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I am from Europe and would like to make a trip and need some additional information. I would like to stay in the US for maybe up to 90 days with an ESTA and then travel by car to Canada. I do not want to re-enter the US and leave it permanently. I am concerned that my ESTA will continue after the 90 days in Canada and I will be in violation of ESTA rules. Do I have to leave North America after 90 days or can visit Canada with a new full eTA cycle of 180 days?

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  • Until a more authoritative comes: Canada will inform the US of your entry and exit from Canada. Keep a record if later required. Inform US Immigration upon entry about your intended entry and exit through Canada, which they will probably note in your case file. Jan 24 at 20:30
  • Since I can't upvote yet, I would like to thank you all very much. You have helped me a lot! Jan 25 at 9:43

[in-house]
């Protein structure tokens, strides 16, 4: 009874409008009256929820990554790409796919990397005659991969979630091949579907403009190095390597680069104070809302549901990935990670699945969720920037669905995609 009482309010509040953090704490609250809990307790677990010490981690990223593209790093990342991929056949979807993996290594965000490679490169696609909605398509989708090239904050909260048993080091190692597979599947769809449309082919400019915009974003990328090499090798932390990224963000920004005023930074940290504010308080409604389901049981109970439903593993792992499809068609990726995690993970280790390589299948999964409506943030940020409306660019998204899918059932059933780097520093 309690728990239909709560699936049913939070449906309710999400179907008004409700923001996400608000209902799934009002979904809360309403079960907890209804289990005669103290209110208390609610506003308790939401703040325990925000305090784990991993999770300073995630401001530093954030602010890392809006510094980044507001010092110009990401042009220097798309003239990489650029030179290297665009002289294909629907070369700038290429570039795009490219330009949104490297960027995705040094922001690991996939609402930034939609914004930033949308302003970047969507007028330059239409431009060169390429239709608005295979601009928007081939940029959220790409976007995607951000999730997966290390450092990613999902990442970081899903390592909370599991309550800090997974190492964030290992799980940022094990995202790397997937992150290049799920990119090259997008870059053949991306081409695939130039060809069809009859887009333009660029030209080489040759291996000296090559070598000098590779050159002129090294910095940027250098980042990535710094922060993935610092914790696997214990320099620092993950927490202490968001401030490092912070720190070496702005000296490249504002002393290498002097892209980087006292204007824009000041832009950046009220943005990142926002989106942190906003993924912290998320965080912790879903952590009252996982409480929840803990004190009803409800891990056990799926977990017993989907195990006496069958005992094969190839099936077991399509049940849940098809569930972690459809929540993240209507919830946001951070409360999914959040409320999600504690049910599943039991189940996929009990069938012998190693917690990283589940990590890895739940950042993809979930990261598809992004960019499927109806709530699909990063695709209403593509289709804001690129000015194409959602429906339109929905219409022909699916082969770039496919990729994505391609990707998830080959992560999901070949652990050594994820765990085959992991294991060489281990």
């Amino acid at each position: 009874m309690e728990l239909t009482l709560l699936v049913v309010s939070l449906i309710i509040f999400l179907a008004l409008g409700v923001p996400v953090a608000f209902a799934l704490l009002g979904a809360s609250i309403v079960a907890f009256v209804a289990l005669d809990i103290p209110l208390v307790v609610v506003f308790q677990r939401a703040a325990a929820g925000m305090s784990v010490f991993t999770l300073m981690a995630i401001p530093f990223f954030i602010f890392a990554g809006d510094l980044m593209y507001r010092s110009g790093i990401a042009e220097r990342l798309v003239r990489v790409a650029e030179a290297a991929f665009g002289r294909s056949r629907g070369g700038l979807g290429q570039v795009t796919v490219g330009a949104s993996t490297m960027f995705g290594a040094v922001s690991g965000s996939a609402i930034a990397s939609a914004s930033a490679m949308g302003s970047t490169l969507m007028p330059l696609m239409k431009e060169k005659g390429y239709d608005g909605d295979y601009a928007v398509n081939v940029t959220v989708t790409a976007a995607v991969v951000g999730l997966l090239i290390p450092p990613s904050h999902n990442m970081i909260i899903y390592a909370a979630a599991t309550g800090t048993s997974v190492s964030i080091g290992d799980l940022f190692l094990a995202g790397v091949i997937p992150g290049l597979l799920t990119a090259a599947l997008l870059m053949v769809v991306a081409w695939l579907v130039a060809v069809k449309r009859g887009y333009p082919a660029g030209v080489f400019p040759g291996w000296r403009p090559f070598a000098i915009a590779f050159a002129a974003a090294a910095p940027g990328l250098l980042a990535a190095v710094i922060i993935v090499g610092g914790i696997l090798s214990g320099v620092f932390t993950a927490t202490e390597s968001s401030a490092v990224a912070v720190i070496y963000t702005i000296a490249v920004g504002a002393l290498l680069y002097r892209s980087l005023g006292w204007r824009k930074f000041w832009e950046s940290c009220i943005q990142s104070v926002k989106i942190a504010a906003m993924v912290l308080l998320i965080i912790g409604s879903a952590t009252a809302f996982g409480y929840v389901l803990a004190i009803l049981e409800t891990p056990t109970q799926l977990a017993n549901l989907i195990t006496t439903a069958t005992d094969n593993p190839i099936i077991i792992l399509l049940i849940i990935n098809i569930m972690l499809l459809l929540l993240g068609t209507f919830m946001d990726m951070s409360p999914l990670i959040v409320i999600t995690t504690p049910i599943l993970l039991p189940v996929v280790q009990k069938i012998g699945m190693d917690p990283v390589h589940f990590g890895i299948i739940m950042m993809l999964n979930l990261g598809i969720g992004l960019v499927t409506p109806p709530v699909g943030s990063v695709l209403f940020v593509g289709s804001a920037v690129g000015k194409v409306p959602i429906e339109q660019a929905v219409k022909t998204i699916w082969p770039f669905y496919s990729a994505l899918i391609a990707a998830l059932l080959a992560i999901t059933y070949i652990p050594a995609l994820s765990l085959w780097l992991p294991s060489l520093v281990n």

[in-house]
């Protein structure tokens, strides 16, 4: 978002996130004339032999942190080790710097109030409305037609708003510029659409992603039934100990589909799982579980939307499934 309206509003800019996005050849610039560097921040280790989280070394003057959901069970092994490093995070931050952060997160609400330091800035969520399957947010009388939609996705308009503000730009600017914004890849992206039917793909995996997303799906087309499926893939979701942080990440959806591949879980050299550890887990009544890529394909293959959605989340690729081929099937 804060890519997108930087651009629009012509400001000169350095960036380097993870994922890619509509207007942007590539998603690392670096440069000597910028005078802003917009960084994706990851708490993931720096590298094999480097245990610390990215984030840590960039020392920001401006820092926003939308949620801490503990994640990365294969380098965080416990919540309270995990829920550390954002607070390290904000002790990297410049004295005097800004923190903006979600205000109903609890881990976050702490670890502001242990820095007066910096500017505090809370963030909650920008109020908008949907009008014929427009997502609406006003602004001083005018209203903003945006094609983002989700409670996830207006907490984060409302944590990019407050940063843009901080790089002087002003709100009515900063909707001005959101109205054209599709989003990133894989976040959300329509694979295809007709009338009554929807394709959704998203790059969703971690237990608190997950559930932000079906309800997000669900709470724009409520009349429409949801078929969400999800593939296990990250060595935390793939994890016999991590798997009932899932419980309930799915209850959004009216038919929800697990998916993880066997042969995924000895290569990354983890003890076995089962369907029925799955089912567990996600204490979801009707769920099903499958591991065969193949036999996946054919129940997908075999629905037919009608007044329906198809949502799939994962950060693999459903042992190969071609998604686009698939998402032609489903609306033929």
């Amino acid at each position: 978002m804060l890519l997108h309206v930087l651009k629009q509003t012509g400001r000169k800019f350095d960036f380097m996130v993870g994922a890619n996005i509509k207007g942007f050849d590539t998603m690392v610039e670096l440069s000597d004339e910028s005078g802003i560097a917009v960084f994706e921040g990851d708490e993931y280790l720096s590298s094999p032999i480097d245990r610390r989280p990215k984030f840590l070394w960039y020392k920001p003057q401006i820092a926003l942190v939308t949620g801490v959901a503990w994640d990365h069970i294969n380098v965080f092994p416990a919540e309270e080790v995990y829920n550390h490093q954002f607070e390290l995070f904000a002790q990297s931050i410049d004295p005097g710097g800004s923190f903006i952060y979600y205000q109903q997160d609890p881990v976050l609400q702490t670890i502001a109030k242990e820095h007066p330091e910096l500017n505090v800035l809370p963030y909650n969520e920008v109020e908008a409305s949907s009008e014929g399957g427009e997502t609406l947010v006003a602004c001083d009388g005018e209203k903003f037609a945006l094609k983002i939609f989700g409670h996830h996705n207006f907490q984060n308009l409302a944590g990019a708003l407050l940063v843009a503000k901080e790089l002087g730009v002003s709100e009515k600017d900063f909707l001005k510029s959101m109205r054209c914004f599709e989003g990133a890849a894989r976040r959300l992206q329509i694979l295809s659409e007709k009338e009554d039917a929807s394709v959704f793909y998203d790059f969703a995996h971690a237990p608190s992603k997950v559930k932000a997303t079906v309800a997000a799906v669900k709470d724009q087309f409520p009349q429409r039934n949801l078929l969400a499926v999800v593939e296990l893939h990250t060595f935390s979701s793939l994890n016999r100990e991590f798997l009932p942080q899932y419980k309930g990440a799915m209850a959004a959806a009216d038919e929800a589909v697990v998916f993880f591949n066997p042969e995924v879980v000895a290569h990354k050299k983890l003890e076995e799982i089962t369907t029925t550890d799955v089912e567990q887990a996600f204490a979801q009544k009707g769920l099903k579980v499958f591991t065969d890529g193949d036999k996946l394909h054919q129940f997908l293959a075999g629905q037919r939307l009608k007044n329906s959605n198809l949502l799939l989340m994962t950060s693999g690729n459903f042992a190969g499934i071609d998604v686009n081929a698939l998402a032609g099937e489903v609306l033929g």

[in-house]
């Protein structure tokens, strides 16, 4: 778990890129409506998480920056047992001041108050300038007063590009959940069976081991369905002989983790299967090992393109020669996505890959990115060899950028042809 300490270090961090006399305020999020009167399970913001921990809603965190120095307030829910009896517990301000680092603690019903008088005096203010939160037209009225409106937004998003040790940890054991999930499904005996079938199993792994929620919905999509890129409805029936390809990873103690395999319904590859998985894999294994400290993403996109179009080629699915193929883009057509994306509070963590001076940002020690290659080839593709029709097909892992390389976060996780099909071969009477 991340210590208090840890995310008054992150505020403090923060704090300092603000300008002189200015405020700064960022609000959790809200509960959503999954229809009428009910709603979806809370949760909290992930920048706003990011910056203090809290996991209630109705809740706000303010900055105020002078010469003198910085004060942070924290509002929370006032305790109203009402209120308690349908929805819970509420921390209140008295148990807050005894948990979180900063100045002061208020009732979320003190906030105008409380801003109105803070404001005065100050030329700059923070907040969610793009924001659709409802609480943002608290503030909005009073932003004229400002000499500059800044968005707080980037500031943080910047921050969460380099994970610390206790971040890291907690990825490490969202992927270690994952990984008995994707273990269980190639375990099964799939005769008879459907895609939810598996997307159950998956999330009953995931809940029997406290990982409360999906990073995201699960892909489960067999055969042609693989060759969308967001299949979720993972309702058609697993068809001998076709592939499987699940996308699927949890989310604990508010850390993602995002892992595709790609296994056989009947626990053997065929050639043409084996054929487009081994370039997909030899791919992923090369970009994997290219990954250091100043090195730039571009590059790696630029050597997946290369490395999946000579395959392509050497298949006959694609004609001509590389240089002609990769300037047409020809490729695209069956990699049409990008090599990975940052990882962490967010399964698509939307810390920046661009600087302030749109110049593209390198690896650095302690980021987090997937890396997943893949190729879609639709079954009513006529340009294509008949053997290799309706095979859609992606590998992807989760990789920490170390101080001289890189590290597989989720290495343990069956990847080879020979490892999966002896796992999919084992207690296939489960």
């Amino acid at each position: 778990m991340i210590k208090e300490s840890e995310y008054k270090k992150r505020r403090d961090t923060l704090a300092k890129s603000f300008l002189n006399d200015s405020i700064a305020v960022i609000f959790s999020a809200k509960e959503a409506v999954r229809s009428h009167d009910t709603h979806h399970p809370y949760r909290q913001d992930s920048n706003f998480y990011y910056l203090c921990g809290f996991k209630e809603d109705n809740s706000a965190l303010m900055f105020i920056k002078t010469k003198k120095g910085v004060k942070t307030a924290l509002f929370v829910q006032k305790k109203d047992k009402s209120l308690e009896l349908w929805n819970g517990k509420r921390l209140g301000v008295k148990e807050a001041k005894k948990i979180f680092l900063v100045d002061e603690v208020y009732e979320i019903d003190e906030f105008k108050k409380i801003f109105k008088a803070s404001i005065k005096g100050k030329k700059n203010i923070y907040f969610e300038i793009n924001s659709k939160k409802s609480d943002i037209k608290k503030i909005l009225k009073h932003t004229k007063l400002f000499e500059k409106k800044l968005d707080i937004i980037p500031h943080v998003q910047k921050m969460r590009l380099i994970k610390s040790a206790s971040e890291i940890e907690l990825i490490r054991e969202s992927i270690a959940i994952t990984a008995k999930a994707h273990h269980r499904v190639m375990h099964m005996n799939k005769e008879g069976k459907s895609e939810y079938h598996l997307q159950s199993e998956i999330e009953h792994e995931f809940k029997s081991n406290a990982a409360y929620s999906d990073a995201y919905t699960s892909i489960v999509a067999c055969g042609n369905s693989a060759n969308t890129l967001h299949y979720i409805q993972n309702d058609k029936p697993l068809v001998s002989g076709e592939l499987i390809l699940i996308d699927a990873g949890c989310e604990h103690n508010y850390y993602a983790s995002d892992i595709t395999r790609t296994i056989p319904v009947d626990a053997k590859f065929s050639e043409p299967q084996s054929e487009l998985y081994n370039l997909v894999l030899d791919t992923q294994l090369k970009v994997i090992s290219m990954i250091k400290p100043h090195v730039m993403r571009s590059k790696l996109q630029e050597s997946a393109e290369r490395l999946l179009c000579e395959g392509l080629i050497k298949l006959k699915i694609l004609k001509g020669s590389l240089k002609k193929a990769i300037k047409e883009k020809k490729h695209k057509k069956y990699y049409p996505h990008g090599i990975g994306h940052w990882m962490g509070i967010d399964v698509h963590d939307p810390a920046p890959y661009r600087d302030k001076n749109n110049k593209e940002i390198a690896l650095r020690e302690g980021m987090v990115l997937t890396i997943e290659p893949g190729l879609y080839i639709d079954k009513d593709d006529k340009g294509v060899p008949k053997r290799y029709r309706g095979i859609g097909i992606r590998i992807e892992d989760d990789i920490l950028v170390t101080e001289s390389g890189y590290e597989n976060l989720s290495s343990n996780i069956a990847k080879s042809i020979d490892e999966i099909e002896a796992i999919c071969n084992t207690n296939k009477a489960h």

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    As far as I recall, you can sort-of-upvote answers even if you are a new user, but you also ought to be able to comment on answers to your own question. You can also "accept" one answer to indicate that you found it to be the most helpful for whatever reason.
    – phoog
    Jan 25 at 10:45
  • please remember for the 90 days that the day you arrive is considered day 1 not day 0. I almost got caught out by this once, had to move my flight.
    – BritishSam
    Jan 28 at 13:28

3 Answers 3

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There is no physical exit control when you leave the US via the land border with Canada, so your concern is valid.